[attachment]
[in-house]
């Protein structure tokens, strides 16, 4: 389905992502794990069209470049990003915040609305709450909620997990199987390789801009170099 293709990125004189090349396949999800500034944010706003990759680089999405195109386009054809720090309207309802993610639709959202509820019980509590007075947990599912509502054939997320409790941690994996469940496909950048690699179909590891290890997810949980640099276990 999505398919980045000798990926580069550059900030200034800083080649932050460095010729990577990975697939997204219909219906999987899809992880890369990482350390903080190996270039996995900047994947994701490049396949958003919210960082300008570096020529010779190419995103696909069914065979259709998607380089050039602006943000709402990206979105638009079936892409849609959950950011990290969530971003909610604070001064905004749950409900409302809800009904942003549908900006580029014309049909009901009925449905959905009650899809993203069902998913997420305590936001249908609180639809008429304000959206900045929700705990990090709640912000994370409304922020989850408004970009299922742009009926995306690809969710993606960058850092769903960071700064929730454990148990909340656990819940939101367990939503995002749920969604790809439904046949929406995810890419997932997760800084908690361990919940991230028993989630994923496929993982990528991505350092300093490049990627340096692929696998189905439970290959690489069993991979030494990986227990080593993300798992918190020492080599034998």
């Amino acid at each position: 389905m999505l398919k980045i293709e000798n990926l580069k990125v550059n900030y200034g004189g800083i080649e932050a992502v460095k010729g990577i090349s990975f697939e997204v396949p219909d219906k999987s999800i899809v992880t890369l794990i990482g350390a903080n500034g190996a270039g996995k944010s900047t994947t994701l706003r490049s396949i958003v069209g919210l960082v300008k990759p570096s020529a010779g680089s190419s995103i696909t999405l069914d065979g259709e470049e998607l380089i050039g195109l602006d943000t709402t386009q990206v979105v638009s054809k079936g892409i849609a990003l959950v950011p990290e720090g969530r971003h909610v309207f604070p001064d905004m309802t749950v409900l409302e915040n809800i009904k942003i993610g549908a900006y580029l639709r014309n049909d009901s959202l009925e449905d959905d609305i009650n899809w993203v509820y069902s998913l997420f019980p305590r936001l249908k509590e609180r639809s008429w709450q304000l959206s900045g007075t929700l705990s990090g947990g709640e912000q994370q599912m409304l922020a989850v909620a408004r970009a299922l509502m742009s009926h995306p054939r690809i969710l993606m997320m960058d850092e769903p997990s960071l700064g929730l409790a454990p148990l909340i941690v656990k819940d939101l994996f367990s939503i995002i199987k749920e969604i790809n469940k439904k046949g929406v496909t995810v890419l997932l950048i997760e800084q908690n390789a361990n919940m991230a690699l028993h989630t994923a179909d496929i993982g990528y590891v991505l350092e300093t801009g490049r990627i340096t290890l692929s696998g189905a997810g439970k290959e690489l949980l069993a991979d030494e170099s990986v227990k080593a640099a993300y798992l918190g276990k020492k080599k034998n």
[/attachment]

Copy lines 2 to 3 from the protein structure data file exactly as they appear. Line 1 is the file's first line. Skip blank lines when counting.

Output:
């Protein structure tokens, strides 16, 4: 389905992502794990069209470049990003915040609305709450909620997990199987390789801009170099 293709990125004189090349396949999800500034944010706003990759680089999405195109386009054809720090309207309802993610639709959202509820019980509590007075947990599912509502054939997320409790941690994996469940496909950048690699179909590891290890997810949980640099276990 999505398919980045000798990926580069550059900030200034800083080649932050460095010729990577990975697939997204219909219906999987899809992880890369990482350390903080190996270039996995900047994947994701490049396949958003919210960082300008570096020529010779190419995103696909069914065979259709998607380089050039602006943000709402990206979105638009079936892409849609959950950011990290969530971003909610604070001064905004749950409900409302809800009904942003549908900006580029014309049909009901009925449905959905009650899809993203069902998913997420305590936001249908609180639809008429304000959206900045929700705990990090709640912000994370409304922020989850408004970009299922742009009926995306690809969710993606960058850092769903960071700064929730454990148990909340656990819940939101367990939503995002749920969604790809439904046949929406995810890419997932997760800084908690361990919940991230028993989630994923496929993982990528991505350092300093490049990627340096692929696998189905439970290959690489069993991979030494990986227990080593993300798992918190020492080599034998």
């Amino acid at each position: 389905m999505l398919k980045i293709e000798n990926l580069k990125v550059n900030y200034g004189g800083i080649e932050a992502v460095k010729g990577i090349s990975f697939e997204v396949p219909d219906k999987s999800i899809v992880t890369l794990i990482g350390a903080n500034g190996a270039g996995k944010s900047t994947t994701l706003r490049s396949i958003v069209g919210l960082v300008k990759p570096s020529a010779g680089s190419s995103i696909t999405l069914d065979g259709e470049e998607l380089i050039g195109l602006d943000t709402t386009q990206v979105v638009s054809k079936g892409i849609a990003l959950v950011p990290e720090g969530r971003h909610v309207f604070p001064d905004m309802t749950v409900l409302e915040n809800i009904k942003i993610g549908a900006y580029l639709r014309n049909d009901s959202l009925e449905d959905d609305i009650n899809w993203v509820y069902s998913l997420f019980p305590r936001l249908k509590e609180r639809s008429w709450q304000l959206s900045g007075t929700l705990s990090g947990g709640e912000q994370q599912m409304l922020a989850v909620a408004r970009a299922l509502m742009s009926h995306p054939r690809i969710l993606m997320m960058d850092e769903p997990s960071l700064g929730l409790a454990p148990l909340i941690v656990k819940d939101l994996f367990s939503i995002i199987k749920e969604i790809n469940k439904k046949g929406v496909t995810v890419l997932l950048i997760e800084q908690n390789a361990n919940m991230a690699l028993h989630t994923a179909d496929i993982g990528y590891v991505l350092e300093t801009g490049r990627i340096t290890l692929s696998g189905a997810g439970k290959e690489l949980l069993a991979d030494e170099s990986v227990k080593a640099a993300y798992l918190g276990k020492k080599k034998n």